Molecular and General Genetics MGG

, Volume 263, Issue 1, pp 1–11

The 51,409-bp R-plasmid pTP10 from the multiresistant clinical isolate Corynebacterium striatum M82B is composed of DNA segments initially identified in soil bacteria and in plant, animal, and human pathogens

  • A. Tauch
  • S. Krieft
  • J. Kalinowski
  • A. Pühler
ORIGINAL PAPER

DOI: 10.1007/PL00008668

Cite this article as:
Tauch, A., Krieft, S., Kalinowski, J. et al. Mol Gen Genet (2000) 263: 1. doi:10.1007/PL00008668

Abstract

The 51,409-bp DNA sequence of the multiresistance plasmid pTP10 from the gram-positive opportunistic human pathogen Corynebacterium striatum M82B has been determined. Fully automated genome interpretation led to the identification of 47 ORFs. Analysis of the genetic organization of pTP10 suggests that the plasmid is composed of eight DNA segments, the boundaries of which are represented by transposons and insertion sequences. The DNA segments of pTP10 are highly similar to (1) a plasmid-encoded erythromycin resistance region from the human pathogen Corynebacterium diphtheriae; (2) a chromosomal DNA region from Mycobacterium tuberculosis; (3) a plasmid-encoded chloramphenicol resistance region from the soil bacterium Corynebacterium glutamicum; (4) transposable elements from phytopathogenic gram-negative Pseudomonas, Xanthomonas and Erwinia species; and (5) a plasmid-encoded aminoglycoside resistance region from the gram-negative fish pathogen Pasteurella piscicida. The complete DNA sequence of pTP10 provides genetic information regarding the mechanisms of resistance to 16 antimicrobial agents that belong to six structural classes. In addition, the mosaic structure of pTP10 represents the evolutionary consolidation into a single plasmid molecule of antimicrobial resistances from microorganisms found in different habitats by means of mobile elements, resulting in the generation of a multiresistant bacterium that can infect humans.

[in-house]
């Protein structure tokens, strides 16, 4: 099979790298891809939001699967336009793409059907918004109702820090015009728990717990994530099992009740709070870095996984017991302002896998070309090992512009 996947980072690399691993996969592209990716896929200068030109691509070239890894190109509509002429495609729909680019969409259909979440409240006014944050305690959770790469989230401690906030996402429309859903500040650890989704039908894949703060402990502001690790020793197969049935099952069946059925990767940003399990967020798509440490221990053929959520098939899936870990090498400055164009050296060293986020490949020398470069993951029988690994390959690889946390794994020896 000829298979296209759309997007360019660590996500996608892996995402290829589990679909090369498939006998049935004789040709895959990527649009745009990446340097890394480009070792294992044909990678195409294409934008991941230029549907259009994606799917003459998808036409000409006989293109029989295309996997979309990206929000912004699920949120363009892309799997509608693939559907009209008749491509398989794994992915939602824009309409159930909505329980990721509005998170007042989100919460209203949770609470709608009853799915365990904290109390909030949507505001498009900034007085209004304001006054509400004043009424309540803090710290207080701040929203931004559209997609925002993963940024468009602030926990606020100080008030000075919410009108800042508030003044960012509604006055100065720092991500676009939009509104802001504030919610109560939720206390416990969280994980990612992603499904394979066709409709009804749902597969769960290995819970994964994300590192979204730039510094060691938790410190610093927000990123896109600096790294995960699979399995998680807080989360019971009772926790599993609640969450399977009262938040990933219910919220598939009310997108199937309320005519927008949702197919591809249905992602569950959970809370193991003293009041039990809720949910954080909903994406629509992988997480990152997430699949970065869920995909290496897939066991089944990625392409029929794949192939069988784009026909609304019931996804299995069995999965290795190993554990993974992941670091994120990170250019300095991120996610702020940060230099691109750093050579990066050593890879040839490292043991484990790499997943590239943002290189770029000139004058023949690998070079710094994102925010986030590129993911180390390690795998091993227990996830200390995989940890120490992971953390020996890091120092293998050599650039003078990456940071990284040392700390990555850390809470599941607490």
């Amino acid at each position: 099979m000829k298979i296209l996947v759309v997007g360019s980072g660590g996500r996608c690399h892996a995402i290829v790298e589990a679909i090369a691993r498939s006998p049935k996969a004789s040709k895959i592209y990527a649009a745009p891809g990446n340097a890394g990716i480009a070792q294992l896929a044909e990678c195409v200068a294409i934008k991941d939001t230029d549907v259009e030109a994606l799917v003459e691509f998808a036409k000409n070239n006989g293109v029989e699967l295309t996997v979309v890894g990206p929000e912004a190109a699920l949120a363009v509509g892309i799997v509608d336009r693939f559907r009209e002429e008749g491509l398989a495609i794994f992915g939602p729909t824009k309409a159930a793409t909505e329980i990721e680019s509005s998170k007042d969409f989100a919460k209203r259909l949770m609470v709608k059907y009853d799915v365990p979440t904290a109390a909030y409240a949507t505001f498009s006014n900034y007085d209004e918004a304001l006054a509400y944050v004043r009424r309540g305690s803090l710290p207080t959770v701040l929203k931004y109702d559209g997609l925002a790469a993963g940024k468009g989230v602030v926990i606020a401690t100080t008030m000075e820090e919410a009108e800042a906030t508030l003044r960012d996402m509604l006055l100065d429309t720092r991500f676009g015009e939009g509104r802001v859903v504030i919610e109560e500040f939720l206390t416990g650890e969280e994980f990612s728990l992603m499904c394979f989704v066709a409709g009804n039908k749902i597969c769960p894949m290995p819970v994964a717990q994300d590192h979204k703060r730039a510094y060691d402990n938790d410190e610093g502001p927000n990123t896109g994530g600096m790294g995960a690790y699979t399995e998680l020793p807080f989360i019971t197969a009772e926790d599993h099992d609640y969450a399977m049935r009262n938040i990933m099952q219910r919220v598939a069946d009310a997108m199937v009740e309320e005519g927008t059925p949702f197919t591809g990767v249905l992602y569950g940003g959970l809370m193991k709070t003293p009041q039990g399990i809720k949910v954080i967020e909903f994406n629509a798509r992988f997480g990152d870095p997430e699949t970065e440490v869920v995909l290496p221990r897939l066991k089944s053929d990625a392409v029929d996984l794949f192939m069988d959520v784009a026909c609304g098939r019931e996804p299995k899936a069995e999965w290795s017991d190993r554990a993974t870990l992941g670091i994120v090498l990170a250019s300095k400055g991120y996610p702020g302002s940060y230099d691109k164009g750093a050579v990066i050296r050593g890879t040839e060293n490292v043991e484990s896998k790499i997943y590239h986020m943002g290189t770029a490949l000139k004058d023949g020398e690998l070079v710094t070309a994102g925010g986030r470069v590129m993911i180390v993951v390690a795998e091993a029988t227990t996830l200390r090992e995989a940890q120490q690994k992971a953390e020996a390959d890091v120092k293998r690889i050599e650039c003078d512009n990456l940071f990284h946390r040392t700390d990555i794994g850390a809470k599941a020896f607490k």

Key wordsCorynebacterium striatumMultiresistanceTransposable elementGene transferPlasmid evolution

Copyright information

© Springer-Verlag Berlin Heidelberg 2000

Authors and Affiliations

  • A. Tauch
    • 1
  • S. Krieft
    • 1
  • J. Kalinowski
    • 1
  • A. Pühler
    • 1
  1. 1.Lehrstuhl für Genetik, Universität Bielefeld, Postfach 100131, 33501 Bielefeld, Germany E-mail: Andreas.Tauch@genetik.uni-bielefeld.de Tel.: +49-521-1065604; Fax: +49-521-1065626DE